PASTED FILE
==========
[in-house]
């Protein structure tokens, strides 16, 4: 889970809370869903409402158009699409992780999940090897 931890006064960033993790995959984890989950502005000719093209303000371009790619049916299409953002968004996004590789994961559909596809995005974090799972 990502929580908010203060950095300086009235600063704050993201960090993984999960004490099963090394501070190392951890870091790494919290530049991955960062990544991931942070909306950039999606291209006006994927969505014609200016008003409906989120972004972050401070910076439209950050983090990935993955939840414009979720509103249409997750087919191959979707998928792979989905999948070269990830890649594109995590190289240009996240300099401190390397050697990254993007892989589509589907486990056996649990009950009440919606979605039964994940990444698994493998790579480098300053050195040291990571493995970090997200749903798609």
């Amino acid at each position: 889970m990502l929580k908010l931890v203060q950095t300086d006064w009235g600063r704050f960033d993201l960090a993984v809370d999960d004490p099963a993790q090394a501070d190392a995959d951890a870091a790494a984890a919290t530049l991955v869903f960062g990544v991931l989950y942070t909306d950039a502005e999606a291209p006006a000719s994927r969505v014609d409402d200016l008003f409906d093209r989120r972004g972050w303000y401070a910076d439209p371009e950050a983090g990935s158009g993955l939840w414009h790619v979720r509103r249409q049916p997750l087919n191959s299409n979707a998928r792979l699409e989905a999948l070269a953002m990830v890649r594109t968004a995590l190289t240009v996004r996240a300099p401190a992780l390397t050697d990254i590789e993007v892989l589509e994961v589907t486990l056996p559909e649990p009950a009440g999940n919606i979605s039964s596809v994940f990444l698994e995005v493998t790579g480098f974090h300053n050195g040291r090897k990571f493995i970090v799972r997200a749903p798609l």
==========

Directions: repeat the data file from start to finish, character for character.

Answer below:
[in-house]
């Protein structure tokens, strides 16, 4: 889970809370869903409402158009699409992780999940090897 931890006064960033993790995959984890989950502005000719093209303000371009790619049916299409953002968004996004590789994961559909596809995005974090799972 990502929580908010203060950095300086009235600063704050993201960090993984999960004490099963090394501070190392951890870091790494919290530049991955960062990544991931942070909306950039999606291209006006994927969505014609200016008003409906989120972004972050401070910076439209950050983090990935993955939840414009979720509103249409997750087919191959979707998928792979989905999948070269990830890649594109995590190289240009996240300099401190390397050697990254993007892989589509589907486990056996649990009950009440919606979605039964994940990444698994493998790579480098300053050195040291990571493995970090997200749903798609």
């Amino acid at each position: 889970m990502l929580k908010l931890v203060q950095t300086d006064w009235g600063r704050f960033d993201l960090a993984v809370d999960d004490p099963a993790q090394a501070d190392a995959d951890a870091a790494a984890a919290t530049l991955v869903f960062g990544v991931l989950y942070t909306d950039a502005e999606a291209p006006a000719s994927r969505v014609d409402d200016l008003f409906d093209r989120r972004g972050w303000y401070a910076d439209p371009e950050a983090g990935s158009g993955l939840w414009h790619v979720r509103r249409q049916p997750l087919n191959s299409n979707a998928r792979l699409e989905a999948l070269a953002m990830v890649r594109t968004a995590l190289t240009v996004r996240a300099p401190a992780l390397t050697d990254i590789e993007v892989l589509e994961v589907t486990l056996p559909e649990p009950a009440g999940n919606i979605s039964s596809v994940f990444l698994e995005v493998t790579g480098f974090h300053n050195g040291r090897k990571f493995i970090v799972r997200a749903p798609l």